Be responsible when helping wildlife cope with high temps, AZGFD says 

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Cooper’s hawks seeking shade and water on a backyard birdbath on Tucson’s west side last week.  Photo by Michael Dyer

  TUCSON, Ariz. – Weeks of sustained temperatures nearing or over 100 degrees Fahrenheit has led some area residents to take pity on local wildlife by providing them with food and water. 

  However, the Arizona Game and Fish Department (AZGFD) is cautioning residents that such resources will attract wildlife that may then come into conflict with people.  In addition, feeding prey species will eventually attract predatory wildlife, which may also take advantage of unsecured pets and poultry in yards. 

  Feeding wildlife, other than birds and tree squirrels, is unlawful in Pima, Pinal, and Maricopa counties.  The maximum penalty for the offense is a $300 fine. 

   “If people are intent on helping wildlife through this hot, dry period, we recommend providing only water in shallow bowls or saucers, and cleaning the dishes out every two days, until the monsoon rains ease the extreme weather conditions,” said Urban Wildlife Specialist Locana de Souza of Game and Fish in Tucson.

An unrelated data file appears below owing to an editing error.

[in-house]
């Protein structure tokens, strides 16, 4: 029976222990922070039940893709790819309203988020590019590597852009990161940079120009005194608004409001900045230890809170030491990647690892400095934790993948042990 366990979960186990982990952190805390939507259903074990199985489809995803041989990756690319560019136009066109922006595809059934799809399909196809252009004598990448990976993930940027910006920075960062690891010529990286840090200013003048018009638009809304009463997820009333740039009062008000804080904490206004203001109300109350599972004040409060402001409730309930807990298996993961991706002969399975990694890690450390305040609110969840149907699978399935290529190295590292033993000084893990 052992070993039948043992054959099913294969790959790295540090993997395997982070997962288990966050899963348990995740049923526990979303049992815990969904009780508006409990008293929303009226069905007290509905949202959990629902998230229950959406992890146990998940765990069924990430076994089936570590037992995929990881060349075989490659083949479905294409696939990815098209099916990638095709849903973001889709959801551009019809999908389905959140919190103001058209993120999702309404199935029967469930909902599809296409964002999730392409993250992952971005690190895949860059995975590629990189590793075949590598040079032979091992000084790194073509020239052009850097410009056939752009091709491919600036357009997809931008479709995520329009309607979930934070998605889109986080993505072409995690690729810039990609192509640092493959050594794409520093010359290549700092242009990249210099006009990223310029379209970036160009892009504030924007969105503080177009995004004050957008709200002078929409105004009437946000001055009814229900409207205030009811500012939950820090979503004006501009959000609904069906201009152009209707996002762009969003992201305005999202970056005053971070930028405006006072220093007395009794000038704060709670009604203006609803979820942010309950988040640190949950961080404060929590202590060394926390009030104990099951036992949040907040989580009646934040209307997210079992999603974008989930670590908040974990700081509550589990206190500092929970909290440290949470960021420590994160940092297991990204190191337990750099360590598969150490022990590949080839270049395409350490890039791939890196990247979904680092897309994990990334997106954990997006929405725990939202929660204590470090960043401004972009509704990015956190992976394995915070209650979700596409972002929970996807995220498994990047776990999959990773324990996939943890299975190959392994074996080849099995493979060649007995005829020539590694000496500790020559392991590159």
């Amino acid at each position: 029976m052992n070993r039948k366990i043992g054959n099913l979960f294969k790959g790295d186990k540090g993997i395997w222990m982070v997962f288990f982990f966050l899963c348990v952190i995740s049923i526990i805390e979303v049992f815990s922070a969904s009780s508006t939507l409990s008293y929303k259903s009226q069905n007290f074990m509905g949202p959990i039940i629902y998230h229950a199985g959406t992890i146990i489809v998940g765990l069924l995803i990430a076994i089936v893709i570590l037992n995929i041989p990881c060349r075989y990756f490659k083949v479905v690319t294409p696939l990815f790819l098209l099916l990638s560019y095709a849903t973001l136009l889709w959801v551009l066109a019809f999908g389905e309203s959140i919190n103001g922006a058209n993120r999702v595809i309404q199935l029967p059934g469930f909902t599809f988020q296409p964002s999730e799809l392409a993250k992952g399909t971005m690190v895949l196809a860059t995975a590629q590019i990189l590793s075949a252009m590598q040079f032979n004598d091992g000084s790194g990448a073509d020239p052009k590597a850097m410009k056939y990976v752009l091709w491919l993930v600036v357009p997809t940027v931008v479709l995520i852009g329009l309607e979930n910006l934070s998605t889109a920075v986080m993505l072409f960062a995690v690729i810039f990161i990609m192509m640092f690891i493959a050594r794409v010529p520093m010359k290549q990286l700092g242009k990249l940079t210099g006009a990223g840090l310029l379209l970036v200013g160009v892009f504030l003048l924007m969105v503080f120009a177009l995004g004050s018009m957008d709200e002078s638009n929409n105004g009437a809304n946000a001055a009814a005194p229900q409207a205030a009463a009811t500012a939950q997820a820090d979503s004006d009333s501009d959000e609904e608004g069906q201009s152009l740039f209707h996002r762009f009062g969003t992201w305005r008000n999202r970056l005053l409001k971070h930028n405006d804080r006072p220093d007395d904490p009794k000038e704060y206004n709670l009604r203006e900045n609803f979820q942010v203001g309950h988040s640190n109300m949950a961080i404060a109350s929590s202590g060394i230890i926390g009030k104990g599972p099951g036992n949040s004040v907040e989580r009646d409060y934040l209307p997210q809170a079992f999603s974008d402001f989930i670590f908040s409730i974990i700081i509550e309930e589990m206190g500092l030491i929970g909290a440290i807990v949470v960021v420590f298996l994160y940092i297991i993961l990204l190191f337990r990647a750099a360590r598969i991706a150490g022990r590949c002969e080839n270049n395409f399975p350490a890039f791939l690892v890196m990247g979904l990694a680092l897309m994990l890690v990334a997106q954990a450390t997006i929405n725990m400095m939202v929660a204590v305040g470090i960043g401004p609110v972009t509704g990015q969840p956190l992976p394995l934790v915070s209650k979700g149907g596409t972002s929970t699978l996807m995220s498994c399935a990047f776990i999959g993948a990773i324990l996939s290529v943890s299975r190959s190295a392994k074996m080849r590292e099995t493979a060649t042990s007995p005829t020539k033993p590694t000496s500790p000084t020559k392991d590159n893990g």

AZGFD Regional Supervisor Raul Vega noted that most desert wildlife is adapted to extreme heat.  “The heat impacts birds and rabbits the most,” Vega said. “Don’t place water for them too close to homes, and keep birdbaths and hummingbird feeders full if you have them.”

  The Arizona Game and Fish Department has trust responsibility for managing more than 800 native wildlife species – the most of any inland state – for current and future generations of Arizona citizens. 

Staff (4402 Posts)

There are news or informational items frequently written by staff or submitted to the Copper Basin News, San Manuel Miner, Superior Sun, Pinal Nugget or Oracle Towne Crier for inclusion in our print or digital products. These items are not credited with an author.


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